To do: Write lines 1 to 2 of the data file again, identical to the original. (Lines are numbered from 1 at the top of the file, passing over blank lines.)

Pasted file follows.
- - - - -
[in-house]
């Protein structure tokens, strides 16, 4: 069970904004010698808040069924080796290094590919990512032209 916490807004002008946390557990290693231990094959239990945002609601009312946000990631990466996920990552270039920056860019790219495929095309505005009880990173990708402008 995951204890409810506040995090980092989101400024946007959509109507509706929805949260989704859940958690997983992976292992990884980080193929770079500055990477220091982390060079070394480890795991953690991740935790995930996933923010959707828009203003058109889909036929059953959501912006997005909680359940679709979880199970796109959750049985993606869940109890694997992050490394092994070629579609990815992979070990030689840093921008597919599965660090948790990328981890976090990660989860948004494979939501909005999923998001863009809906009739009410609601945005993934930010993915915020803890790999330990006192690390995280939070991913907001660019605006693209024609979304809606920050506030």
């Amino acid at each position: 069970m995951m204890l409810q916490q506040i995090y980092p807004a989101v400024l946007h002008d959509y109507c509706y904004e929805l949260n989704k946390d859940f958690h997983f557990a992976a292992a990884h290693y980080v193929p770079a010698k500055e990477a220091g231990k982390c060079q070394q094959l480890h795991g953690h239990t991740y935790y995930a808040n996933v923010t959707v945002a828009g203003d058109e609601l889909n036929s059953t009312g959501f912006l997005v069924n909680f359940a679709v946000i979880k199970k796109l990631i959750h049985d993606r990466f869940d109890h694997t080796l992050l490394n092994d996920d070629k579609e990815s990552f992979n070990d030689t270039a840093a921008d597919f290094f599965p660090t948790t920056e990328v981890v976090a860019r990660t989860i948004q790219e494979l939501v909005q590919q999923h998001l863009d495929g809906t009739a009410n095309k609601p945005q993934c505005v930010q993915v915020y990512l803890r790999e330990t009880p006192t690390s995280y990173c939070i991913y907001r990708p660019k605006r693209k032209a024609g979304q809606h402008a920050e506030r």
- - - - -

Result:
[in-house]
């Protein structure tokens, strides 16, 4: 069970904004010698808040069924080796290094590919990512032209 916490807004002008946390557990290693231990094959239990945002609601009312946000990631990466996920990552270039920056860019790219495929095309505005009880990173990708402008 995951204890409810506040995090980092989101400024946007959509109507509706929805949260989704859940958690997983992976292992990884980080193929770079500055990477220091982390060079070394480890795991953690991740935790995930996933923010959707828009203003058109889909036929059953959501912006997005909680359940679709979880199970796109959750049985993606869940109890694997992050490394092994070629579609990815992979070990030689840093921008597919599965660090948790990328981890976090990660989860948004494979939501909005999923998001863009809906009739009410609601945005993934930010993915915020803890790999330990006192690390995280939070991913907001660019605006693209024609979304809606920050506030």